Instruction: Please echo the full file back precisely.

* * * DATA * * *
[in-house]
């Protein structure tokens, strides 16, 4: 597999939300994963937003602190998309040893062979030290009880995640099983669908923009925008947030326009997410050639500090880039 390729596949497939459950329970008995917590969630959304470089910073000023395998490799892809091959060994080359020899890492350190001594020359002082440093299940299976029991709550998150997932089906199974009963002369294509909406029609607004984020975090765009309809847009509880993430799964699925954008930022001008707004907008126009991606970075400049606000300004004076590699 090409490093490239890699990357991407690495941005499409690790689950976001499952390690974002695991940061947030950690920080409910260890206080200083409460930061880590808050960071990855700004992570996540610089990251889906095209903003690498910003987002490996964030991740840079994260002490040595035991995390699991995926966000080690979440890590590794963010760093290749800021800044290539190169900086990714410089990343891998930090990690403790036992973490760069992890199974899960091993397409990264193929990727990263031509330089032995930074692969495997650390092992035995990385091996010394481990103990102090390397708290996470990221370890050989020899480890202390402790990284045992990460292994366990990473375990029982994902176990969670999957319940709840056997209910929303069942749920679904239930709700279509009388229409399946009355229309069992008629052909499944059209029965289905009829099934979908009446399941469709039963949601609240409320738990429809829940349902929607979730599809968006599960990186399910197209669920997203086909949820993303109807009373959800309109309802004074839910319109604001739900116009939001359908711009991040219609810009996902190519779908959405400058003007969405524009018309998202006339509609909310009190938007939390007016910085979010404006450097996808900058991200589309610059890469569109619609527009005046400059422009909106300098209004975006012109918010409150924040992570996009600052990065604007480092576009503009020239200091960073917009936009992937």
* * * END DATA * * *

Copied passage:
[in-house]
């Protein structure tokens, strides 16, 4: 597999939300994963937003602190998309040893062979030290009880995640099983669908923009925008947030326009997410050639500090880039 390729596949497939459950329970008995917590969630959304470089910073000023395998490799892809091959060994080359020899890492350190001594020359002082440093299940299976029991709550998150997932089906199974009963002369294509909406029609607004984020975090765009309809847009509880993430799964699925954008930022001008707004907008126009991606970075400049606000300004004076590699 090409490093490239890699990357991407690495941005499409690790689950976001499952390690974002695991940061947030950690920080409910260890206080200083409460930061880590808050960071990855700004992570996540610089990251889906095209903003690498910003987002490996964030991740840079994260002490040595035991995390699991995926966000080690979440890590590794963010760093290749800021800044290539190169900086990714410089990343891998930090990690403790036992973490760069992890199974899960091993397409990264193929990727990263031509330089032995930074692969495997650390092992035995990385091996010394481990103990102090390397708290996470990221370890050989020899480890202390402790990284045992990460292994366990990473375990029982994902176990969670999957319940709840056997209910929303069942749920679904239930709700279509009388229409399946009355229309069992008629052909499944059209029965289905009829099934979908009446399941469709039963949601609240409320738990429809829940349902929607979730599809968006599960990186399910197209669920997203086909949820993303109807009373959800309109309802004074839910319109604001739900116009939001359908711009991040219609810009996902190519779908959405400058003007969405524009018309998202006339509609909310009190938007939390007016910085979010404006450097996808900058991200589309610059890469569109619609527009005046400059422009909106300098209004975006012109918010409150924040992570996009600052990065604007480092576009503009020239200091960073917009936009992937």